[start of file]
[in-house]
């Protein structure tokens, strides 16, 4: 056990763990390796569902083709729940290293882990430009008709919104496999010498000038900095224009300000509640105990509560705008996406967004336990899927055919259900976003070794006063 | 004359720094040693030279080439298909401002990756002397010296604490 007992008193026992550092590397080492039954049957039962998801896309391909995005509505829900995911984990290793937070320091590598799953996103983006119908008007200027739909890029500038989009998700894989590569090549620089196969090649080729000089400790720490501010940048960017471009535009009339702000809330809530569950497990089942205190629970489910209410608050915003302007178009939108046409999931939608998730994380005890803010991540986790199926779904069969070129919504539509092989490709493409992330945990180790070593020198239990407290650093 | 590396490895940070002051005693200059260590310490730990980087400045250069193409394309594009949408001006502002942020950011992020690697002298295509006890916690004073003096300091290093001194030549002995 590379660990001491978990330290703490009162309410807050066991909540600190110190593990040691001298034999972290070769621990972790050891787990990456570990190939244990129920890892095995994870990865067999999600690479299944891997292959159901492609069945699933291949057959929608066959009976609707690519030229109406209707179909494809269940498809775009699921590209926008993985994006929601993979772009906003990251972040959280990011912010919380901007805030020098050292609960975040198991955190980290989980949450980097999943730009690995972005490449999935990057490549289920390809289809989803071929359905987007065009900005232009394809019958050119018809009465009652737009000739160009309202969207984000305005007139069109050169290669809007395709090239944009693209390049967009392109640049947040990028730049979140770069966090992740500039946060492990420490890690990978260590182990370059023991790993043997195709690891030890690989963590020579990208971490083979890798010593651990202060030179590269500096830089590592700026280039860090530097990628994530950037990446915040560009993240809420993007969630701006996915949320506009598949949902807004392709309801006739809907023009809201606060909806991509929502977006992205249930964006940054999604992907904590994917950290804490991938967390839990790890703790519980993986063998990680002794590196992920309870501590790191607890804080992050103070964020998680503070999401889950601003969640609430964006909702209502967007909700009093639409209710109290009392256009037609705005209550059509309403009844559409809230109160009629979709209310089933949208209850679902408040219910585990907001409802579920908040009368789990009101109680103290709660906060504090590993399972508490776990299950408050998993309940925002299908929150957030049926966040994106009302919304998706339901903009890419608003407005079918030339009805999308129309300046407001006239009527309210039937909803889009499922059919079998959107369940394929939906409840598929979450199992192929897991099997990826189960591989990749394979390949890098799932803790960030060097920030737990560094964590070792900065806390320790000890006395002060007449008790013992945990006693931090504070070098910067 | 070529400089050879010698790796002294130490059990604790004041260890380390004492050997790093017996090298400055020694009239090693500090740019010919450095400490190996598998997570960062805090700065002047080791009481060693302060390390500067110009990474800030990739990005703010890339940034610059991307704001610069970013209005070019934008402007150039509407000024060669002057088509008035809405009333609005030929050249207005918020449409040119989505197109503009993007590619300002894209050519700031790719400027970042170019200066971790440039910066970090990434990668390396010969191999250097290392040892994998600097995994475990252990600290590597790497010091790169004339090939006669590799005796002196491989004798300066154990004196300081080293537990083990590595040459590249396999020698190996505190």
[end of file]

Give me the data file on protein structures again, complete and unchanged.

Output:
[in-house]
């Protein structure tokens, strides 16, 4: 056990763990390796569902083709729940290293882990430009008709919104496999010498000038900095224009300000509640105990509560705008996406967004336990899927055919259900976003070794006063 | 004359720094040693030279080439298909401002990756002397010296604490 007992008193026992550092590397080492039954049957039962998801896309391909995005509505829900995911984990290793937070320091590598799953996103983006119908008007200027739909890029500038989009998700894989590569090549620089196969090649080729000089400790720490501010940048960017471009535009009339702000809330809530569950497990089942205190629970489910209410608050915003302007178009939108046409999931939608998730994380005890803010991540986790199926779904069969070129919504539509092989490709493409992330945990180790070593020198239990407290650093 | 590396490895940070002051005693200059260590310490730990980087400045250069193409394309594009949408001006502002942020950011992020690697002298295509006890916690004073003096300091290093001194030549002995 590379660990001491978990330290703490009162309410807050066991909540600190110190593990040691001298034999972290070769621990972790050891787990990456570990190939244990129920890892095995994870990865067999999600690479299944891997292959159901492609069945699933291949057959929608066959009976609707690519030229109406209707179909494809269940498809775009699921590209926008993985994006929601993979772009906003990251972040959280990011912010919380901007805030020098050292609960975040198991955190980290989980949450980097999943730009690995972005490449999935990057490549289920390809289809989803071929359905987007065009900005232009394809019958050119018809009465009652737009000739160009309202969207984000305005007139069109050169290669809007395709090239944009693209390049967009392109640049947040990028730049979140770069966090992740500039946060492990420490890690990978260590182990370059023991790993043997195709690891030890690989963590020579990208971490083979890798010593651990202060030179590269500096830089590592700026280039860090530097990628994530950037990446915040560009993240809420993007969630701006996915949320506009598949949902807004392709309801006739809907023009809201606060909806991509929502977006992205249930964006940054999604992907904590994917950290804490991938967390839990790890703790519980993986063998990680002794590196992920309870501590790191607890804080992050103070964020998680503070999401889950601003969640609430964006909702209502967007909700009093639409209710109290009392256009037609705005209550059509309403009844559409809230109160009629979709209310089933949208209850679902408040219910585990907001409802579920908040009368789990009101109680103290709660906060504090590993399972508490776990299950408050998993309940925002299908929150957030049926966040994106009302919304998706339901903009890419608003407005079918030339009805999308129309300046407001006239009527309210039937909803889009499922059919079998959107369940394929939906409840598929979450199992192929897991099997990826189960591989990749394979390949890098799932803790960030060097920030737990560094964590070792900065806390320790000890006395002060007449008790013992945990006693931090504070070098910067 | 070529400089050879010698790796002294130490059990604790004041260890380390004492050997790093017996090298400055020694009239090693500090740019010919450095400490190996598998997570960062805090700065002047080791009481060693302060390390500067110009990474800030990739990005703010890339940034610059991307704001610069970013209005070019934008402007150039509407000024060669002057088509008035809405009333609005030929050249207005918020449409040119989505197109503009993007590619300002894209050519700031790719400027970042170019200066971790440039910066970090990434990668390396010969191999250097290392040892994998600097995994475990252990600290590597790497010091790169004339090939006669590799005796002196491989004798300066154990004196300081080293537990083990590595040459590249396999020698190996505190």